My son will soon be 17 and was born with Spina Bifida (Learn more about SB). He also exhibits many Autistic symptoms. Tyler is mentally behind by many years academically. He’s in the 11th grade but depending on the subject, he is at a 2nd-3rd grade level, and on the lower end. But he has great communication skills when he chooses to display them and a very bubbly personality, when he chooses to show it.

We’ve lived in our current school district, Liberty, in Missouri, for almost 8 years now and despite a few bumps that are pretty typical, we’ve loved every bit of it. The schools have been fantastic with Tyler and with communicating and working with us. We really couldn’t ask for more. The students appear to be equally special. Now, I’m not delusional enough to think it’s always perfect and that there aren’t those students that don’t accept the special needs students but overall, from what I’ve seen, they are very accepting and interact very well with them. They even volunteer their time for after school activities, special needs programs, inside the classroom and for their end of the year Job Olympics, where the students show how well they can do basic tasks, such as hanging and folding clothes, pet care, basic money handling, etc. Any time I’ve ever gone to Tyler’s school and am in the halls with him, there’s never a shortage of students saying hello to him and giving him high-fives.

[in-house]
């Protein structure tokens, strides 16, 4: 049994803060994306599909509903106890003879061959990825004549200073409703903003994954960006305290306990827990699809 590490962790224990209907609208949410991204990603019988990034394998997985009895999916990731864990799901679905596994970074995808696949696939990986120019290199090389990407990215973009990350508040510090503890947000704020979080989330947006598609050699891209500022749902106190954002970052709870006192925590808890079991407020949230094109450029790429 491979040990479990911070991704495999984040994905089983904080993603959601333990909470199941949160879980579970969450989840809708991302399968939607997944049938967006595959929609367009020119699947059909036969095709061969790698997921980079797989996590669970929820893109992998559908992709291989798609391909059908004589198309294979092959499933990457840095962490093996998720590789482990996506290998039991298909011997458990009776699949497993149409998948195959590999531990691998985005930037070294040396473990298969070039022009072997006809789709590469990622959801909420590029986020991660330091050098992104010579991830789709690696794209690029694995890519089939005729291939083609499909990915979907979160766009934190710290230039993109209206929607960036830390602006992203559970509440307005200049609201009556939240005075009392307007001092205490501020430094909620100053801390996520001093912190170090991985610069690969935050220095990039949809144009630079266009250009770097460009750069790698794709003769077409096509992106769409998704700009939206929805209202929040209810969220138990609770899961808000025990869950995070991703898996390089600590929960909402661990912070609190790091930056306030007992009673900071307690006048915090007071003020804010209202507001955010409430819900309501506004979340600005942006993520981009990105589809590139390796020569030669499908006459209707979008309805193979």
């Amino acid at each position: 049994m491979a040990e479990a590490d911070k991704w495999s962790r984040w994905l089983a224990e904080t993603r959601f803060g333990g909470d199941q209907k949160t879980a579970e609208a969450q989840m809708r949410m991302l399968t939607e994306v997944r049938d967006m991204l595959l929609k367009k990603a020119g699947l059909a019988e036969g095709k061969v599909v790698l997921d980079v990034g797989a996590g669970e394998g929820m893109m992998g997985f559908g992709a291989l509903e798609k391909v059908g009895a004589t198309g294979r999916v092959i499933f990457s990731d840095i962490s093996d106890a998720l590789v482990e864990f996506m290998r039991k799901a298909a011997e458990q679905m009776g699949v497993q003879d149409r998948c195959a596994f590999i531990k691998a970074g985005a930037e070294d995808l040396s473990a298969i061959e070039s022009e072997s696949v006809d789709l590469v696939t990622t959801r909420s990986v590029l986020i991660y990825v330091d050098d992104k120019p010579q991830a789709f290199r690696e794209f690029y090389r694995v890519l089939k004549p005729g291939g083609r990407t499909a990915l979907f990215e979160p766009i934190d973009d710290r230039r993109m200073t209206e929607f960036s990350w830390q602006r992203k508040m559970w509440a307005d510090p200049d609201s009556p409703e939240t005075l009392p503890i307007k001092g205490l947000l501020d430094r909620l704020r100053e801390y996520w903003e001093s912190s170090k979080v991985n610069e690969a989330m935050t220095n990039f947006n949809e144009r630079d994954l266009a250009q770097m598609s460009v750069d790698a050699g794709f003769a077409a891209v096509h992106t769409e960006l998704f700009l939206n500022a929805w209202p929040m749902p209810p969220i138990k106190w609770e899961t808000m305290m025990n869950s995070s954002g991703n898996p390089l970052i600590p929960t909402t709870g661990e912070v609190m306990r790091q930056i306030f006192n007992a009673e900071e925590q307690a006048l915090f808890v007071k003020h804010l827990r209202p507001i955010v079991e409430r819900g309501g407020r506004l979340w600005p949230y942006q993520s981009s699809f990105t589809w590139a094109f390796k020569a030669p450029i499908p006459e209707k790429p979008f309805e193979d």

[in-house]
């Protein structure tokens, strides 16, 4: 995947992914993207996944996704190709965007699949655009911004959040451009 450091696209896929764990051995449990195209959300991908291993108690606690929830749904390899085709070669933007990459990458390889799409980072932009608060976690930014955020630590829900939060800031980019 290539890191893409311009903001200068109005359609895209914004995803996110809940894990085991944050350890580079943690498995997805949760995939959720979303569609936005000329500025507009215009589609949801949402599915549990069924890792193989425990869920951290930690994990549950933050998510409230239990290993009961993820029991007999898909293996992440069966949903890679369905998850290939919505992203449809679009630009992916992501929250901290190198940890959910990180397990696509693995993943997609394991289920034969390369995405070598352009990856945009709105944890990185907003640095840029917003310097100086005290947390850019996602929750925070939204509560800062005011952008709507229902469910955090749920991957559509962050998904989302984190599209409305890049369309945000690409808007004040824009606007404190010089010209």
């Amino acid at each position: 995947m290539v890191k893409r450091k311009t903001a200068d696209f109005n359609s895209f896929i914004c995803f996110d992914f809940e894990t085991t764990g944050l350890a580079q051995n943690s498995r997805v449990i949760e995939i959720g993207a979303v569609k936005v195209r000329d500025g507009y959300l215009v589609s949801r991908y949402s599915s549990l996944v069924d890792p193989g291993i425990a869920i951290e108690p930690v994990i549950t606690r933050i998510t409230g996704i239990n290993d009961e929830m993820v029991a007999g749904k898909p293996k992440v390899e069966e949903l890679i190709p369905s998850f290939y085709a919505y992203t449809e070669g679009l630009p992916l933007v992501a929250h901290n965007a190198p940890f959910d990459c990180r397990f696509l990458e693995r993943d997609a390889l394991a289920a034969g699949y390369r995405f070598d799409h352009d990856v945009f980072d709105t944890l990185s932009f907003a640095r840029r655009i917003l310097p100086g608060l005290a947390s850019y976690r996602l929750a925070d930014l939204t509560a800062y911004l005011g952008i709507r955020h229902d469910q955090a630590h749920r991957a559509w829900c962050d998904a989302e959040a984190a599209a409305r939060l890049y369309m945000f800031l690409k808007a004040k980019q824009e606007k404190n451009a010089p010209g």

Like I previously said, Tyler loves to chat at times and between classes is his favorite time, as well as during lunch time. This is apparently where he met Billie. Tyler doesn’t come home and share everything about his day, in fact, if it wasn’t for his teacher, I wouldn’t know half of what took place in school. The week of Valentine’s Day, Tyler stepped off the bus carrying a big gift bag that was filled with a stuffed bear and a framed picture of Tyler with a girl and another boy. Billie was the girl. I couldn’t get any information out of Tyler but I remember he received something last year from a buddy so I didn’t think much of it. 

Then a little over a week ago, I received an email from Tyler’s teacher notifying me that he had been asked to their Sadie Hawkin’s dance and she thought I should know. When Tyler came home, he was carrying a construction paper invitation folded like a book and it was from Billie.